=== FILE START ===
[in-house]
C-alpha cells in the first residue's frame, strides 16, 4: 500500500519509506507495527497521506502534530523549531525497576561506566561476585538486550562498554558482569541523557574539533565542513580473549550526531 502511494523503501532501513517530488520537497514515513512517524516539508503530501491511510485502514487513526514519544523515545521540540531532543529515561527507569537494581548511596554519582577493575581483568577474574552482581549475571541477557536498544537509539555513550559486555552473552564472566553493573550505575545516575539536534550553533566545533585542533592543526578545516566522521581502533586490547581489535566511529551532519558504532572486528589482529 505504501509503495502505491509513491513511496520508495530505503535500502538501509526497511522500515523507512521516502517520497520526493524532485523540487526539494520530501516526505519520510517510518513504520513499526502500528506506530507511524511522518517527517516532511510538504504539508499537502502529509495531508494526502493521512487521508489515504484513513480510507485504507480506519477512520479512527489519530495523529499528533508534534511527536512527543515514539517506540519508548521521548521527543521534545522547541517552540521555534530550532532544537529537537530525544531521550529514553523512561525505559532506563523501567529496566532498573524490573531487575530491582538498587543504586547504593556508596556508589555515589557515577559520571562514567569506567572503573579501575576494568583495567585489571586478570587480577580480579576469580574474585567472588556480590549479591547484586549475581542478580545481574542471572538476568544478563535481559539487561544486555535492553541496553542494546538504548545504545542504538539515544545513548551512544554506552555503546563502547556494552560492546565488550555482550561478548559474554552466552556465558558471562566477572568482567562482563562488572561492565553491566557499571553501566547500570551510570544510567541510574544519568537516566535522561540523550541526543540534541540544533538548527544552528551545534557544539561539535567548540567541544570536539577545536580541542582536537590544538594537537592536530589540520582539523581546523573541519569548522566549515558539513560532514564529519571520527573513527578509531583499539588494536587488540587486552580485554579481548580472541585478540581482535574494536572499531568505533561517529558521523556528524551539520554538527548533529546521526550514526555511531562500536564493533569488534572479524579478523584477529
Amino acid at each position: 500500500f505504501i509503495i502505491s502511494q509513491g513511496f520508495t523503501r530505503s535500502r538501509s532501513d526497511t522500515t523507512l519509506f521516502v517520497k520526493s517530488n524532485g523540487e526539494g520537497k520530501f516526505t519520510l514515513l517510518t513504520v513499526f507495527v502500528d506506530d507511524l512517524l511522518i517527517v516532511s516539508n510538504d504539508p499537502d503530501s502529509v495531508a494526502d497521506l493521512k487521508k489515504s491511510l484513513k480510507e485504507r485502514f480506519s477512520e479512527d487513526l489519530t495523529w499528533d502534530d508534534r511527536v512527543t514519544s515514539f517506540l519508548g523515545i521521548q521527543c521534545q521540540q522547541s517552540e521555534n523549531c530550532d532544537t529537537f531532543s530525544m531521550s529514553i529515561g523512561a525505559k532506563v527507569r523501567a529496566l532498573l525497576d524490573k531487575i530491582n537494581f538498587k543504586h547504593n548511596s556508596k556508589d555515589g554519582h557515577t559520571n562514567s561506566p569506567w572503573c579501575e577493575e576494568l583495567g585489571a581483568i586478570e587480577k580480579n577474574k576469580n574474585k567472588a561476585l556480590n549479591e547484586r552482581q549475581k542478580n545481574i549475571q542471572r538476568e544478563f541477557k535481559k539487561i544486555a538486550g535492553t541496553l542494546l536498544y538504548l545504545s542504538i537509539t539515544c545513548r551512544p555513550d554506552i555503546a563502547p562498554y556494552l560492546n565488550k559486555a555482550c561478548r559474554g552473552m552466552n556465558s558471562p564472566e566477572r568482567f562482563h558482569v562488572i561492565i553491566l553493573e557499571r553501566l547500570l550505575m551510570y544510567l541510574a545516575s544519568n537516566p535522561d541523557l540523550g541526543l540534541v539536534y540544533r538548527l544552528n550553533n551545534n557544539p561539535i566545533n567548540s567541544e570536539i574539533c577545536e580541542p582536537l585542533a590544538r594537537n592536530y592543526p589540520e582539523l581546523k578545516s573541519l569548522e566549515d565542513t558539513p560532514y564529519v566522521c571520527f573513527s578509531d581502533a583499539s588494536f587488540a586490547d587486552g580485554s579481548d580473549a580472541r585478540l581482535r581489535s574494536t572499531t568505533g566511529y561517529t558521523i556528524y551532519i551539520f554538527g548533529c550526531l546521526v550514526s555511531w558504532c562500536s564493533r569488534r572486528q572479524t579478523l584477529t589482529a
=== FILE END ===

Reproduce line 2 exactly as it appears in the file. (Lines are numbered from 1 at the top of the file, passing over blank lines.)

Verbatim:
C-alpha cells in the first residue's frame, strides 16, 4: 500500500519509506507495527497521506502534530523549531525497576561506566561476585538486550562498554558482569541523557574539533565542513580473549550526531 502511494523503501532501513517530488520537497514515513512517524516539508503530501491511510485502514487513526514519544523515545521540540531532543529515561527507569537494581548511596554519582577493575581483568577474574552482581549475571541477557536498544537509539555513550559486555552473552564472566553493573550505575545516575539536534550553533566545533585542533592543526578545516566522521581502533586490547581489535566511529551532519558504532572486528589482529 505504501509503495502505491509513491513511496520508495530505503535500502538501509526497511522500515523507512521516502517520497520526493524532485523540487526539494520530501516526505519520510517510518513504520513499526502500528506506530507511524511522518517527517516532511510538504504539508499537502502529509495531508494526502493521512487521508489515504484513513480510507485504507480506519477512520479512527489519530495523529499528533508534534511527536512527543515514539517506540519508548521521548521527543521534545522547541517552540521555534530550532532544537529537537530525544531521550529514553523512561525505559532506563523501567529496566532498573524490573531487575530491582538498587543504586547504593556508596556508589555515589557515577559520571562514567569506567572503573579501575576494568583495567585489571586478570587480577580480579576469580574474585567472588556480590549479591547484586549475581542478580545481574542471572538476568544478563535481559539487561544486555535492553541496553542494546538504548545504545542504538539515544545513548551512544554506552555503546563502547556494552560492546565488550555482550561478548559474554552466552556465558558471562566477572568482567562482563562488572561492565553491566557499571553501566547500570551510570544510567541510574544519568537516566535522561540523550541526543540534541540544533538548527544552528551545534557544539561539535567548540567541544570536539577545536580541542582536537590544538594537537592536530589540520582539523581546523573541519569548522566549515558539513560532514564529519571520527573513527578509531583499539588494536587488540587486552580485554579481548580472541585478540581482535574494536572499531568505533561517529558521523556528524551539520554538527548533529546521526550514526555511531562500536564493533569488534572479524579478523584477529